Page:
When it comes to animated shows at the Emmys, “The Simpsons” stands above all others. In addition to its 10 wins for Best Animated Program, the show has received 23 total nominations in that category as well as 74 nominations and 27 wins overall.
This year they look to capture their 11th Emmy in the category with their annual Halloween special, “Treehouse of Horror XXIII.” This installment featured a black hole swallowing the citizens of Springfield, a parody of the film “Paranormal Activity,” and Bart traveling through time and creating a different future for him and Homer.
“Simpsons” Halloween specials are no stranger to the Emmys. Earlier this summer, character animator Paul Wee won a juried Emmy for Individual Achievement in Animation for this episode. Prior to that, past editions of the Halloween special have received 12 nominations, including a bid in this category in 1996. But history does not bode well for “The Simpsons”; those Halloween episodes lost all 12 nominations. In addition to losing this category to “Pinky and the Brain” in 1996, “Treehouse of Horror” has lost nine bids for Music Composition and two for Sound Mixing.
The program faces strong competition this year from a variety of animation styles for very different target audiences.
“South Park” returns to the race with its 12th nomination. The show, which has won the category four times since its premiere in 1998, has submitted one of their best reviewed episodes of last season, “Raising the Bar.” In the episode, Cartman starts making the town accommodate his new mobility scooter and begins a rivalry with reality star Honey Boo Boo. As several other characters wonder how the bar for entertainment has sunk so low, director James Cameron (who even gets his own theme song) seeks to remedy this by finding the bar in the deep ocean and literally raising it himself. The episode’s musings on pop culture and the downward spiral of what is considered entertainment may prove too much for notoriously snobby Emmy voters to resist.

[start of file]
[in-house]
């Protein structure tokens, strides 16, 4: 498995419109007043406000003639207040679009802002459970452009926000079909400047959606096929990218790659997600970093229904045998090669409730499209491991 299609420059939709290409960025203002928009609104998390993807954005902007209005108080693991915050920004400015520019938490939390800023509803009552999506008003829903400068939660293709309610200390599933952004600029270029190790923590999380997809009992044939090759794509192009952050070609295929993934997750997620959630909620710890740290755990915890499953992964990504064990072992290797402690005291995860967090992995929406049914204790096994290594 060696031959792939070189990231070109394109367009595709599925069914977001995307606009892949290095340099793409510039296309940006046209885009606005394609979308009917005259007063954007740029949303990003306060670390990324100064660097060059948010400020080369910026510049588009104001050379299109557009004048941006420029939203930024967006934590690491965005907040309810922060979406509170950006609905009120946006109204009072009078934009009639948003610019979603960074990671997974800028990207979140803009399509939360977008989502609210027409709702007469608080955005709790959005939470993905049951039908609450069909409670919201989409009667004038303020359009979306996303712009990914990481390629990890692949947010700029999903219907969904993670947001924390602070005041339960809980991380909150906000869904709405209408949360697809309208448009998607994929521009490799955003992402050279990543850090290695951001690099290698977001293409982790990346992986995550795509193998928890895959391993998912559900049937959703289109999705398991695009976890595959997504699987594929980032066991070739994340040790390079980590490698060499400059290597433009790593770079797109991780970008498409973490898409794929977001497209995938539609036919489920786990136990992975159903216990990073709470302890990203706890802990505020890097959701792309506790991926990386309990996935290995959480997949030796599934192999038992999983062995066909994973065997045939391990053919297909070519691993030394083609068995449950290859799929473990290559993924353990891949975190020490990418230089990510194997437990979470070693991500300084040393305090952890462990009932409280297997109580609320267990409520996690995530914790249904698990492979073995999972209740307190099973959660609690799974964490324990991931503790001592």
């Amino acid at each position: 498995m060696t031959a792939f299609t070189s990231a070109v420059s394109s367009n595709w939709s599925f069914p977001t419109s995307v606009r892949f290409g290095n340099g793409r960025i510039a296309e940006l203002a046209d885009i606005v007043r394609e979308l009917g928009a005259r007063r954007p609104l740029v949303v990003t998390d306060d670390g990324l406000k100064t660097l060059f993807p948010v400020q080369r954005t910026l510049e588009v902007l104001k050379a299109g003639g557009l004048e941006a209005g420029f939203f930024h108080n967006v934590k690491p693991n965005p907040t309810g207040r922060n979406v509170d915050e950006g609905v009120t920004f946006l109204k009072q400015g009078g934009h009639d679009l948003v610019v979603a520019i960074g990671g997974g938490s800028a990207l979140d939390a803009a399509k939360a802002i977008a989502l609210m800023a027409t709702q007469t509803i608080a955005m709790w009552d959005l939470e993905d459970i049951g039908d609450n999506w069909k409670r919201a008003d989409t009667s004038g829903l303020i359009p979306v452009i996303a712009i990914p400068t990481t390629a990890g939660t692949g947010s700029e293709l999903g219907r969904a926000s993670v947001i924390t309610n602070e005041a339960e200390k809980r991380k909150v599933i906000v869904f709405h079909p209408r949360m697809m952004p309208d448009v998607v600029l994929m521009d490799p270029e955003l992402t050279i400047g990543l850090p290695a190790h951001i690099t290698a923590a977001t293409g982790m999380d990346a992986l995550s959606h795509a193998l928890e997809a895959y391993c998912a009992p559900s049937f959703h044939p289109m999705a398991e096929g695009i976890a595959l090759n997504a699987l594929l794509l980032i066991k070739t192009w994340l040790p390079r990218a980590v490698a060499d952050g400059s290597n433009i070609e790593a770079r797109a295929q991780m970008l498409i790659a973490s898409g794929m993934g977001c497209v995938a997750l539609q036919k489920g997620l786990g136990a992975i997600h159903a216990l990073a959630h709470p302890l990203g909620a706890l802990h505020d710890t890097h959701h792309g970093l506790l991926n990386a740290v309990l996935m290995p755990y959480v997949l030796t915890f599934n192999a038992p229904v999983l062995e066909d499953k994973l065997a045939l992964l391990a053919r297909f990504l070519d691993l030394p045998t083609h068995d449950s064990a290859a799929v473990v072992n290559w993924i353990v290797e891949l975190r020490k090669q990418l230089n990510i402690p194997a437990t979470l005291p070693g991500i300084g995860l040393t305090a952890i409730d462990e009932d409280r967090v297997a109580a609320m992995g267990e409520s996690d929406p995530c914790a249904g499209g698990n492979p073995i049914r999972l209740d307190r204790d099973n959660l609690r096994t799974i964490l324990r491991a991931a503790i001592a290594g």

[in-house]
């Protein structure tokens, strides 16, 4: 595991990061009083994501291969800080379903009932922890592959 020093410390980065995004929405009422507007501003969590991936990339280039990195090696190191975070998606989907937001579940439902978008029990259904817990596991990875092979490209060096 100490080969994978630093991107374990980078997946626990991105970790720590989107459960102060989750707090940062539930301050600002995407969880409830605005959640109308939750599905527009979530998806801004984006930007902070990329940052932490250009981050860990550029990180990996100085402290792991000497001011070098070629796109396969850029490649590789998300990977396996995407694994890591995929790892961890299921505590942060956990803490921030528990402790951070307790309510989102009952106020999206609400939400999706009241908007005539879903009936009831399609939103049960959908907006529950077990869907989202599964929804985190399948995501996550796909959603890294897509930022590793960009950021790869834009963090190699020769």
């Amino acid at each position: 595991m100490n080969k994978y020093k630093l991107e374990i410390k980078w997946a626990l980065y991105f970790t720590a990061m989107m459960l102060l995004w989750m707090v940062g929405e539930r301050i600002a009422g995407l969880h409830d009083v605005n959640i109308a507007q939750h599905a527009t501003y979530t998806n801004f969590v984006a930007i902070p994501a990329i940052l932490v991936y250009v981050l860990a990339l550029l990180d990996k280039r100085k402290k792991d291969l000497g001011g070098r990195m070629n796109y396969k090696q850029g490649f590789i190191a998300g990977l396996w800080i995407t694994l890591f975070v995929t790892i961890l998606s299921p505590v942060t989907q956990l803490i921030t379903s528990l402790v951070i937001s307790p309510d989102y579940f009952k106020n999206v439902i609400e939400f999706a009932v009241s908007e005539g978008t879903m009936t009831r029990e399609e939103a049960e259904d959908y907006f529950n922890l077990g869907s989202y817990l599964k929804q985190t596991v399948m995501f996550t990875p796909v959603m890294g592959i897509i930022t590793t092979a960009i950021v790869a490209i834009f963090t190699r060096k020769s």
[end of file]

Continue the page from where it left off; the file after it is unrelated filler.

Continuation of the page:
“Bob’s Burgers” is back with their second consecutive nomination. The cult favorite has submitted “O.T.: The Outside Toilet.” In an homage to “E.T.: The Extra-Terrestrial,” one of Bob’s children, Gene, struggles with his place in the world and befriends a talking toilet (voiced by Jon Hamm) that fell off a truck. The episode was a fan favorite during the show’s critically acclaimed third season, and its endearing story of an offbeat kid finding an unlikely friend may be right up the alley of Emmy voters.
After winning the short-format animation Emmy last year, “Regular Show” contends in the full-length Animated Program category for the first time. Its episode, “The Christmas Special,” is twice the running time of a normal episode, which allows it to compete in this category. When Santa is injured in a friend’s garage, he tasks Mordecai and Rigby to destroy a box coveted by an evil rogue elf. The show is popular both commercially and critically, and it has already won an Emmy from the animation branch, so that support could carry over into this category.
Rounding out the nominees is “Kung Fu Panda: Legends of Awesomeness” with its one-hour episode “Enter the Dragon.” Po and his gang unleash a dragon from the underworld named Ke-Pa, who is invincible. Po must then redeem himself by stopping the dragon from taking over China. The show has several things in common with last year’s winner, “The Penguins of Madagascar”: it’s a computer-animated show, it’s based on a high-grossing film franchise from DreamWorks, and the episode submitted is an hour long. This could put “Kung Fu Panda” on top in this race.